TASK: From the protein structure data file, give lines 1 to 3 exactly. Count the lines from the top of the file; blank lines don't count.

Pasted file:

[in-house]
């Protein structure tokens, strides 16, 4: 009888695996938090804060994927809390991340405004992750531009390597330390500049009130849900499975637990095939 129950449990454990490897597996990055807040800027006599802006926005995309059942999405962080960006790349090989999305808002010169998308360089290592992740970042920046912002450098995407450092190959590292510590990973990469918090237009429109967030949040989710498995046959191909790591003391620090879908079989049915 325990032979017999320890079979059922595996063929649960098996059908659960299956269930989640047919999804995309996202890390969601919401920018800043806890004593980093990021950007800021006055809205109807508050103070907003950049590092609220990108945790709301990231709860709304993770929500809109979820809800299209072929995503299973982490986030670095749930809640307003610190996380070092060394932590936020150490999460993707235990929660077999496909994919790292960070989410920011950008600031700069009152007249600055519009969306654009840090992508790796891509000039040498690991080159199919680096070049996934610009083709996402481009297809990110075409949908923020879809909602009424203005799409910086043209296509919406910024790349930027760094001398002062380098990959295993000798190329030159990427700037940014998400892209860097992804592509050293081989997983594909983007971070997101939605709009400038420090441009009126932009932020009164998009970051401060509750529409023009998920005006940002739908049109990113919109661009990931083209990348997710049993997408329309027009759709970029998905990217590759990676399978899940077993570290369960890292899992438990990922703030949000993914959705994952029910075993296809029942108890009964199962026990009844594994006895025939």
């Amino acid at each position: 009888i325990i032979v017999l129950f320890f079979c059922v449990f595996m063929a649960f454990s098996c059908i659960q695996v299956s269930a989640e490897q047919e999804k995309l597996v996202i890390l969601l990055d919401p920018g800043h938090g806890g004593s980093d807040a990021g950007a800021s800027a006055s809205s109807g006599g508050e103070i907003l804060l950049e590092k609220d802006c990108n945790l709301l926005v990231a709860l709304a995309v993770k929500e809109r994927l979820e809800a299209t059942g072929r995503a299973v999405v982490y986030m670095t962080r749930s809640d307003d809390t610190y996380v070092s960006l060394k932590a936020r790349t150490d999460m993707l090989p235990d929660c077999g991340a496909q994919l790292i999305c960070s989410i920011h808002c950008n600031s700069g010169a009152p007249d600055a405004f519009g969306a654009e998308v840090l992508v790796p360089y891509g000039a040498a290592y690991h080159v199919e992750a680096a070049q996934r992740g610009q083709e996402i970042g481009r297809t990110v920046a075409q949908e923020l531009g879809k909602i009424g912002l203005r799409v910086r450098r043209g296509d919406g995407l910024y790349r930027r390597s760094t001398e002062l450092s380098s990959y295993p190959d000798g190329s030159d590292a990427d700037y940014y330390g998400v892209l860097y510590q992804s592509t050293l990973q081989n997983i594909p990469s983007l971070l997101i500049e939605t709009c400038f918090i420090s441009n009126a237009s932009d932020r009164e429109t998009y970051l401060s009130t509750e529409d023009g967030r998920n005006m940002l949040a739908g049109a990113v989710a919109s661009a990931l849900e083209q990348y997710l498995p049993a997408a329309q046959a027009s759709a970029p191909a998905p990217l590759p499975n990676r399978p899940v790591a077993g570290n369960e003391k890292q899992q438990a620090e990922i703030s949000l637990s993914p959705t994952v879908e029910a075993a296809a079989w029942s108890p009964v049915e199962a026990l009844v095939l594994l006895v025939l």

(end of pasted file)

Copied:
[in-house]
């Protein structure tokens, strides 16, 4: 009888695996938090804060994927809390991340405004992750531009390597330390500049009130849900499975637990095939 129950449990454990490897597996990055807040800027006599802006926005995309059942999405962080960006790349090989999305808002010169998308360089290592992740970042920046912002450098995407450092190959590292510590990973990469918090237009429109967030949040989710498995046959191909790591003391620090879908079989049915 325990032979017999320890079979059922595996063929649960098996059908659960299956269930989640047919999804995309996202890390969601919401920018800043806890004593980093990021950007800021006055809205109807508050103070907003950049590092609220990108945790709301990231709860709304993770929500809109979820809800299209072929995503299973982490986030670095749930809640307003610190996380070092060394932590936020150490999460993707235990929660077999496909994919790292960070989410920011950008600031700069009152007249600055519009969306654009840090992508790796891509000039040498690991080159199919680096070049996934610009083709996402481009297809990110075409949908923020879809909602009424203005799409910086043209296509919406910024790349930027760094001398002062380098990959295993000798190329030159990427700037940014998400892209860097992804592509050293081989997983594909983007971070997101939605709009400038420090441009009126932009932020009164998009970051401060509750529409023009998920005006940002739908049109990113919109661009990931083209990348997710049993997408329309027009759709970029998905990217590759990676399978899940077993570290369960890292899992438990990922703030949000993914959705994952029910075993296809029942108890009964199962026990009844594994006895025939």
């Amino acid at each position: 009888i325990i032979v017999l129950f320890f079979c059922v449990f595996m063929a649960f454990s098996c059908i659960q695996v299956s269930a989640e490897q047919e999804k995309l597996v996202i890390l969601l990055d919401p920018g800043h938090g806890g004593s980093d807040a990021g950007a800021s800027a006055s809205s109807g006599g508050e103070i907003l804060l950049e590092k609220d802006c990108n945790l709301l926005v990231a709860l709304a995309v993770k929500e809109r994927l979820e809800a299209t059942g072929r995503a299973v999405v982490y986030m670095t962080r749930s809640d307003d809390t610190y996380v070092s960006l060394k932590a936020r790349t150490d999460m993707l090989p235990d929660c077999g991340a496909q994919l790292i999305c960070s989410i920011h808002c950008n600031s700069g010169a009152p007249d600055a405004f519009g969306a654009e998308v840090l992508v790796p360089y891509g000039a040498a290592y690991h080159v199919e992750a680096a070049q996934r992740g610009q083709e996402i970042g481009r297809t990110v920046a075409q949908e923020l531009g879809k909602i009424g912002l203005r799409v910086r450098r043209g296509d919406g995407l910024y790349r930027r390597s760094t001398e002062l450092s380098s990959y295993p190959d000798g190329s030159d590292a990427d700037y940014y330390g998400v892209l860097y510590q992804s592509t050293l990973q081989n997983i594909p990469s983007l971070l997101i500049e939605t709009c400038f918090i420090s441009n009126a237009s932009d932020r009164e429109t998009y970051l401060s009130t509750e529409d023009g967030r998920n005006m940002l949040a739908g049109a990113v989710a919109s661009a990931l849900e083209q990348y997710l498995p049993a997408a329309q046959a027009s759709a970029p191909a998905p990217l590759p499975n990676r399978p899940v790591a077993g570290n369960e003391k890292q899992q438990a620090e990922i703030s949000l637990s993914p959705t994952v879908e029910a075993a296809a079989w029942s108890p009964v049915e199962a026990l009844v095939l594994l006895v025939l």